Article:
In my recent cleaning jag, I ran across a complaint I had made to the two Marks (son and son-in-law) that I was having to replace my first computer only three years later – after they had assured me that it would do all I ever needed when I bought it. That was a bunch of years and a number of computers ago.
As if it is not enough that they become obsolete before you can get them out of the store, my current new one has a mind of its own. When it gets tired, it shuts down. Sometimes it reboots, sometimes not. It hasn’t lost anything yet, but I have had to go through the tedious mess of deciding which copy of whatever I had open that I want to save. It is particularly annoying when it decides it’s tired while I am on a roll putting words into the machine.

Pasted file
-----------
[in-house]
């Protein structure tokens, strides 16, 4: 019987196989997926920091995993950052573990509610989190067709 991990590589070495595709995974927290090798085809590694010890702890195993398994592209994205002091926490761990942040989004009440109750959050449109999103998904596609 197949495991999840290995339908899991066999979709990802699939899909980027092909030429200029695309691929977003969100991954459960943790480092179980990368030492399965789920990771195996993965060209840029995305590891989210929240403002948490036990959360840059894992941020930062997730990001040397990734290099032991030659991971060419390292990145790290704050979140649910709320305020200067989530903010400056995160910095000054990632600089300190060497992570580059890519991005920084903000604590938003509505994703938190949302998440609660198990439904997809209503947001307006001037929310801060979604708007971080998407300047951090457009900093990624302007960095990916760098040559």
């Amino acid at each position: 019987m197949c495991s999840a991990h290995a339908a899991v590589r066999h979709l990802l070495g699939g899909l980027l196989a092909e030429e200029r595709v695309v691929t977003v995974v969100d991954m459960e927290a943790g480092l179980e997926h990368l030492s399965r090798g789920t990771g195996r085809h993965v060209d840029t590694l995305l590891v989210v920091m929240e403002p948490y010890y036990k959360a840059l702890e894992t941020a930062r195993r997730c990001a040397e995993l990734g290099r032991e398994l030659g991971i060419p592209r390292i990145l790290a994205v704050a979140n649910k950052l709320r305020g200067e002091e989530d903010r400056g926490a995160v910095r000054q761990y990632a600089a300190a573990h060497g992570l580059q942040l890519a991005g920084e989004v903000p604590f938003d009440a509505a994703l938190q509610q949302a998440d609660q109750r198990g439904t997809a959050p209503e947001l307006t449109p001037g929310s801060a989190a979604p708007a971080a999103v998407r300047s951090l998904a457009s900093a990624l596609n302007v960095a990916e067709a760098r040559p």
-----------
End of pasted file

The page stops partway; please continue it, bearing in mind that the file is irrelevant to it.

Then we get to the cell phone which does a lot of things, if I only knew where they were and how to do them, and goes over the data allotment which costs me more money for stuff I’m only vaguely aware of doing.
The urge has arisen to go back to the days of my grandfather when he only had to contend with taking a turn on the party line via his phone on the wall. But then we get to a week like this when a grandson has a tonsillectomy several states away.
I’ve gotten a blow by blow account from my daughter-in-law as it happened, complete with pictures, on that cell phone and now downloaded to the computer. They’ve included his practicing the gas mask with his bear, the new friend he met in the children’s waiting area, and the popsicles and ice cream he had when it was all over.
If I went back to my grandfather’s day, I would have had to wait until somebody dropped a letter in the mail, and there would have been no cute pictures.
So technology and I remain frienemies, with the friend part taking precedence for this week at least.